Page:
Thirty years ago last month, Milton-Bradley released the world's first handheld game console with interchangeable cartridges, the Microvision. As a result, the Microvision was the first handheld "system" in the classic sense: it allowed the user to play numerous arbitrary software titles on a single base console.
It always pains me when I don't have the time to write up an in-depth history of the subject I'm focused on at any given time, so to compensate a bit, I'd like to share some scans of assorted Milton-Bradley Microvision paraphernalia that I've assembled.
Seen above is a small, unfolded 5.75″x5.8125″ flier that I acquired when I purchased my Microvision set many years ago. It was in the Microvision retail box I received, so I'm not sure if it came with the console itself, or if the previous owner acquired it through some other means. On the back (which you can see if you click the image above), it describes and provides screenshots of six different Microvision games.
Above is a snippet from the back of the Microvision retail box. It describes Blockbuster, the Microvision's original pack-in game, which (to my knowledge) was included with every Microvision unit sold in the United States. Notice the Microvision's expansive 16×16 LCD display.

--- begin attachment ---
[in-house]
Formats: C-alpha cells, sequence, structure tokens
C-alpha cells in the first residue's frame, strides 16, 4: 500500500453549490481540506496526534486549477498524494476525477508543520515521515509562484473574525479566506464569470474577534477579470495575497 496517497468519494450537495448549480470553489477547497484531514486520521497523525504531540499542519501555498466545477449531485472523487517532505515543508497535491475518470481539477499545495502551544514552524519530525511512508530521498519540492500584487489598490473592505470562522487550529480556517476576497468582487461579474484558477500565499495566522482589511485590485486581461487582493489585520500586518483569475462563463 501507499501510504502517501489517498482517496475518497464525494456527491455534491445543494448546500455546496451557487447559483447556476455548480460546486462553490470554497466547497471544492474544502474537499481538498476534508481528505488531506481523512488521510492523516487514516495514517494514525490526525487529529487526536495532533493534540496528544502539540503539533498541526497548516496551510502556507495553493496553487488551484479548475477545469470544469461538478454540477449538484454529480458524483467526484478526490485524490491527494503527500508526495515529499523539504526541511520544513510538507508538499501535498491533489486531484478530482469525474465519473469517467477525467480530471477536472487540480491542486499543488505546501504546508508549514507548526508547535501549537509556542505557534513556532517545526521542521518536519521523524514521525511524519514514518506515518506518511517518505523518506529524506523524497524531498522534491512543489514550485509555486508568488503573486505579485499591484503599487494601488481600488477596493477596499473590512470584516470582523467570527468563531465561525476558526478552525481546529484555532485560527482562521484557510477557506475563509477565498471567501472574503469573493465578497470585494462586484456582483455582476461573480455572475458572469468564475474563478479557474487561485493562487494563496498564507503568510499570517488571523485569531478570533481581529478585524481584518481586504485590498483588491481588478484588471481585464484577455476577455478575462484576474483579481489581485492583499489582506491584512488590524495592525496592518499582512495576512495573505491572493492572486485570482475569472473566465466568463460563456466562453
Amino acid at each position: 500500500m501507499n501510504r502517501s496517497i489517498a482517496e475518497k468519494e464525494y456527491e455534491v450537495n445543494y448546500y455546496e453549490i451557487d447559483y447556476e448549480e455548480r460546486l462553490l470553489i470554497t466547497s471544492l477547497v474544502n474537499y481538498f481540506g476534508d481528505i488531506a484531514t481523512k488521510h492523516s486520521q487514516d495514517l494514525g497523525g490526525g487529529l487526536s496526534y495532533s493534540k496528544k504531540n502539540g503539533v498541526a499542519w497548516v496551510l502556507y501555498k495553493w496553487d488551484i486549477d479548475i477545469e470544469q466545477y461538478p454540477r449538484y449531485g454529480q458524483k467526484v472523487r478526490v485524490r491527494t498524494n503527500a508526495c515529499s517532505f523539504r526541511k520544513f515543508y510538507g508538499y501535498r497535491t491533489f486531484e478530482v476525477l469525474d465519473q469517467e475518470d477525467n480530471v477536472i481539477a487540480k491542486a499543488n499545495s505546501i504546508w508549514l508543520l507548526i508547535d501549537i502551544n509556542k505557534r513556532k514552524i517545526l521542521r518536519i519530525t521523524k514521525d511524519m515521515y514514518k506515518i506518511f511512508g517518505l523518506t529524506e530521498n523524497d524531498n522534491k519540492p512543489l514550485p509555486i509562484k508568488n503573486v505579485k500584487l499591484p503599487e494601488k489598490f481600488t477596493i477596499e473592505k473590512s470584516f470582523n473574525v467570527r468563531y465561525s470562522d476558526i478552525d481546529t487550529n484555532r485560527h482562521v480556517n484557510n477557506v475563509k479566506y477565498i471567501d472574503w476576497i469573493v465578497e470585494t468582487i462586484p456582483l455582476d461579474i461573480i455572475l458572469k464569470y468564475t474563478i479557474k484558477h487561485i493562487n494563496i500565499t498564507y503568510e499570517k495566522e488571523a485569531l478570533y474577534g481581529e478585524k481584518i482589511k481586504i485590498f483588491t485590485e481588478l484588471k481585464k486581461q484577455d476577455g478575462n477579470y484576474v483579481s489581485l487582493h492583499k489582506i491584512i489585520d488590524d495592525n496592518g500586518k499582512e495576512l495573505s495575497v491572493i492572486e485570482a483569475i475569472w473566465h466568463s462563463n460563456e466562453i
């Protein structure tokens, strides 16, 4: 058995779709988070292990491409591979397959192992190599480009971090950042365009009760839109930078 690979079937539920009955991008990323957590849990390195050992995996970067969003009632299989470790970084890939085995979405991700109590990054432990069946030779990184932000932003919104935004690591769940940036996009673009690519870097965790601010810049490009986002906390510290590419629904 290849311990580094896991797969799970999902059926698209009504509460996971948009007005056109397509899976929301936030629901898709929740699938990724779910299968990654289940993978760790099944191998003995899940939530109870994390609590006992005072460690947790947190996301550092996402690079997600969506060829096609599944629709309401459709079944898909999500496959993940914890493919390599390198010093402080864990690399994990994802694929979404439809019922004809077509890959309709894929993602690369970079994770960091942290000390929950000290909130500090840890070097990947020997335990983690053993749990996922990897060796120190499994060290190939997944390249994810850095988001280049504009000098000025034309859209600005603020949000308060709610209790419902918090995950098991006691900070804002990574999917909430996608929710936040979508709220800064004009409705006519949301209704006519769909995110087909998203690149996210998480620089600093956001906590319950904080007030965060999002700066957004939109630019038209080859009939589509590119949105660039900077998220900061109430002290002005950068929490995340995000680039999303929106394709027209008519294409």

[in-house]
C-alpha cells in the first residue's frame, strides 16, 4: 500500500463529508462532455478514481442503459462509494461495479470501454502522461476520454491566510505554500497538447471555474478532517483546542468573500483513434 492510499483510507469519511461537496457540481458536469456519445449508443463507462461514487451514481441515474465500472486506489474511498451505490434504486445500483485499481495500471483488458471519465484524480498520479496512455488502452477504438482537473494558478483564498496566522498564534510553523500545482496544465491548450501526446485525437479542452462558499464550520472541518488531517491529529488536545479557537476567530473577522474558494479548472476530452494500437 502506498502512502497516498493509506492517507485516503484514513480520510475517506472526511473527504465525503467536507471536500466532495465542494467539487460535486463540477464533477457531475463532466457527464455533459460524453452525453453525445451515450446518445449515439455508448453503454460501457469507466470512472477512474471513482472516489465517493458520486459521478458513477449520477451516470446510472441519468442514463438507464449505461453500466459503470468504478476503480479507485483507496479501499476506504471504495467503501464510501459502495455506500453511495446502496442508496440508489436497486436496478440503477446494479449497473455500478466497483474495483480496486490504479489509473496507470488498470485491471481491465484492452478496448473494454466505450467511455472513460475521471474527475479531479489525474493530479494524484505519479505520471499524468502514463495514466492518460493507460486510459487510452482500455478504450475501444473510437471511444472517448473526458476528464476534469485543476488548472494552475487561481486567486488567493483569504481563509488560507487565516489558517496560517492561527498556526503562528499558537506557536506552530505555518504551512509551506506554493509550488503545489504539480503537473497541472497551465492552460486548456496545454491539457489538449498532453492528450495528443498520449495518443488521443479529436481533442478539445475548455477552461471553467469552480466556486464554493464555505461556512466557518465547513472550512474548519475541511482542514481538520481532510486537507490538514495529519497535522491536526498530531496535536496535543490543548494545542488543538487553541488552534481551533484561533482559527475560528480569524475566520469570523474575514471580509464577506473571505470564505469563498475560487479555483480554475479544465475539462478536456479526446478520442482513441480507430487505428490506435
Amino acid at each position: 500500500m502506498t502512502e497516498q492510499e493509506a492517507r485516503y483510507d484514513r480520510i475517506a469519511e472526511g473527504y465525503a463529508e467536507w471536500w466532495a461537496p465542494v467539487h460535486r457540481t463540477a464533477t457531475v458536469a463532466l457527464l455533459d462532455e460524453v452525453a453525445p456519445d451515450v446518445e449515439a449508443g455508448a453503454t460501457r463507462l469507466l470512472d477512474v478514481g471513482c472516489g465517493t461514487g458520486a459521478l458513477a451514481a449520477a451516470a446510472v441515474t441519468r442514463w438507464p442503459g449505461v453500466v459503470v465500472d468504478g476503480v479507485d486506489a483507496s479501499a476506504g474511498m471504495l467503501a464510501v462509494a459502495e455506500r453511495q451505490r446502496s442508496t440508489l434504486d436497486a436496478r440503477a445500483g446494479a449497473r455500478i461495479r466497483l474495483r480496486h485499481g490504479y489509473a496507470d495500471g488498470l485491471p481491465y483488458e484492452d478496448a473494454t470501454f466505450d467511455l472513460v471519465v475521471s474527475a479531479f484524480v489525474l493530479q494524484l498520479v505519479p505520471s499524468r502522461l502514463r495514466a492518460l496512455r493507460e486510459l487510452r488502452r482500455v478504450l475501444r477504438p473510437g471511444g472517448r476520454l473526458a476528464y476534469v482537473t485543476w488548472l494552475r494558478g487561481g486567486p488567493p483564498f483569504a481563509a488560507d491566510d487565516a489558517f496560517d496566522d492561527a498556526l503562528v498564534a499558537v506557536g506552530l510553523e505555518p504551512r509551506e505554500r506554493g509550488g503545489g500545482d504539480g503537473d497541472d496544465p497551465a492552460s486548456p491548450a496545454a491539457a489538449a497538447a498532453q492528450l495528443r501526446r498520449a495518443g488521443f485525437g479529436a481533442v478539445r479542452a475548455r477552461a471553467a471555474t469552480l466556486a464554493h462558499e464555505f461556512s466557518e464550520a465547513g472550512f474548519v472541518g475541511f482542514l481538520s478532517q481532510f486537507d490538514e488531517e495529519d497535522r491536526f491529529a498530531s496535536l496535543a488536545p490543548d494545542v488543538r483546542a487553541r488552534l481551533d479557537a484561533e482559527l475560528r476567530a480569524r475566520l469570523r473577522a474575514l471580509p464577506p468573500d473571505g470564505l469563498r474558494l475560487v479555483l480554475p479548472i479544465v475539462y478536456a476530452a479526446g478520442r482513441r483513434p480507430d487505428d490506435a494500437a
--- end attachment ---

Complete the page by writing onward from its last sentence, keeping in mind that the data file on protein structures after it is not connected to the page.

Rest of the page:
And last, but not least, is a scan of the front and back of your typical Microvision game cartridge (in this case, Star Trek: Phaser Strike). Each cartridge came with its own built-in controller overlay (a thin, flexible rubbery printed sheet in a hard plastic grid) that defined which buttons did what for the player.
Each cartridge also included its own CPU in addition to the game code in ROM, so the Microvision console itself was merely a dumb LCD receptacle in some respects. As a result, different CPUs powered different games in some instances — probably the first (and last) time that happened in the video game world.
Overall, the Microvision was an odd machine — very obscure, very underrated, and very forgotten at the moment. Hopefully you readers out there can chime in with your own Microvision memories.
Discussion Topic of the Week: What's your favorite handheld video game console of all time?